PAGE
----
Living with Integrity
by Sunny Schlenger
Integrity is the state of being whole or entire. As I’ve grown older and become more aware of what’s important to me, the more conscious I am of those times when my behavior doesn’t reflect my beliefs; when my outside doesn’t match my inside and I’m not living with integrity.
It used to be that I would ignore those discrepancies and just chalk them up to a desire for expediency – doing things a certain way because it’s easier or faster to do them that way. For example, I knew that I was helping my children to mature when I had expectations of them that matched their ages and skill levels. If they were supposed to clean up after themselves at mealtimes, for instance, but I did it for them because it was too much trouble to chase them down and listen to excuses, I may have avoided the discomfort of conflict, but I wasn’t doing what I knew was the right thing to do.
There are times when it’s just a lot more comfortable to go for the quick fix and not think about repercussions. But what was I teaching my kids when we didn’t follow through on our agreements? They were learning that it’s OK not to do what you say you’re going to do. (By the way, I’m not talking about those times when people have legitimate reasons to beg off. I’m referring to those everyday occurrences when we give in because it’s simpler to do that.)
Sometimes we’re just too doggoned tired or overwhelmed or irritable or rushed to do what we know is correct. But the question is: Does that make it right? If your goal is to live with integrity, you need to examine this question and figure out what it means to you. Living with integrity is a lifelong quest to honor who you are through your words AND your actions.
Do you know how to tell what’s really important to people? Don’t just listen to what they’re saying; watch what they do. If someone insists that she believes in healthy living but makes little effort to care for herself properly, what should you think? If someone says that he values family closeness above all else but is hardly ever home, how significant can that need be? Again, I know that there are times when people have trouble accomplishing what they want to because of factors beyond their control, but I’m not addressing that issue. I’m speaking of the “inner knowing” we have when we don’t even try to do what we know we’re capable of doing.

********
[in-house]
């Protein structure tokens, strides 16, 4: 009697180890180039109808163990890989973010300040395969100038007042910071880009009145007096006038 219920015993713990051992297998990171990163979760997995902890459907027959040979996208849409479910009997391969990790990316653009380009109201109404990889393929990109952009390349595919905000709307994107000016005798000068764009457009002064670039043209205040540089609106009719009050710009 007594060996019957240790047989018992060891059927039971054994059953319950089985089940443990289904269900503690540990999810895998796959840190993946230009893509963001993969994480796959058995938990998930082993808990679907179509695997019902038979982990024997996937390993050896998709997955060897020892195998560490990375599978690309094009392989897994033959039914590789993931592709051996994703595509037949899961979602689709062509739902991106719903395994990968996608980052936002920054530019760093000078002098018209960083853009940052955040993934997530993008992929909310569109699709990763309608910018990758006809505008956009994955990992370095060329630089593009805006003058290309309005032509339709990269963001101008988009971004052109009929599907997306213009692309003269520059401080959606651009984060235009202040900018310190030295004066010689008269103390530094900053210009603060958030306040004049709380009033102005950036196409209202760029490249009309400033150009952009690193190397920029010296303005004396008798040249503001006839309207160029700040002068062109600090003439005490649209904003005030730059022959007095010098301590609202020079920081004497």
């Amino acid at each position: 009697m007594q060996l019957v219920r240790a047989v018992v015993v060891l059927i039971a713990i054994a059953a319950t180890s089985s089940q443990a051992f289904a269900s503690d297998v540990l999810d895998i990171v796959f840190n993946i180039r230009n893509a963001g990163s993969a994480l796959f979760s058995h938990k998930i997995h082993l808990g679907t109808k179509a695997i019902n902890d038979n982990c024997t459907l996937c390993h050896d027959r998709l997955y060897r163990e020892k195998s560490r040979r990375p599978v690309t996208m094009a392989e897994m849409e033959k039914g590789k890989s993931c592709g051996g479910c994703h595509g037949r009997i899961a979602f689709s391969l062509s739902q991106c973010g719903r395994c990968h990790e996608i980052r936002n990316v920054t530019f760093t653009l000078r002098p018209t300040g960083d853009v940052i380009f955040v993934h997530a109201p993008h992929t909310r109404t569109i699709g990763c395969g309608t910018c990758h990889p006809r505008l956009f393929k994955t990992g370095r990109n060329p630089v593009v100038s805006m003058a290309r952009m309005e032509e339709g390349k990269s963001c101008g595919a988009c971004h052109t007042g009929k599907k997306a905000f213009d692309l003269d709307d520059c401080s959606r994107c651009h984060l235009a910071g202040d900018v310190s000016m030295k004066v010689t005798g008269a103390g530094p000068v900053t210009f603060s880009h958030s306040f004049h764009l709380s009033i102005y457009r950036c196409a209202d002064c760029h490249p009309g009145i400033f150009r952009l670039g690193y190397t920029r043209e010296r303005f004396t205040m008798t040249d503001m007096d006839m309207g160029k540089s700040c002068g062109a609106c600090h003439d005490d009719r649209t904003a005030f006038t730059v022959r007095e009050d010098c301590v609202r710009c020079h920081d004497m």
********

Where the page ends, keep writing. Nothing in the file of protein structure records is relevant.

Living with integrity means that you face off every day against the million and one excuses that make life easier and that you’re honest with yourself about the ways in which you make choices and decisions. And being honest with yourself can be difficult to do, because taking a deep look inside can give you more information than you’re prepared to deal with at present. But it’s the only place to start if you want to feel as good about yourself as you can.
Living with integrity means that we know when to say yes and when to say no and that we strive to do that, to the best of our abilities. We often agree to do things we shouldn’t, taking time away from things we should do. “Getting it right” involves being absolutely clear on what we value and using every possible choice point as an opportunity to demonstrate those values.
Living a life of integrity always represents a moment-to-moment choice. It’s never too late to begin – or to begin again.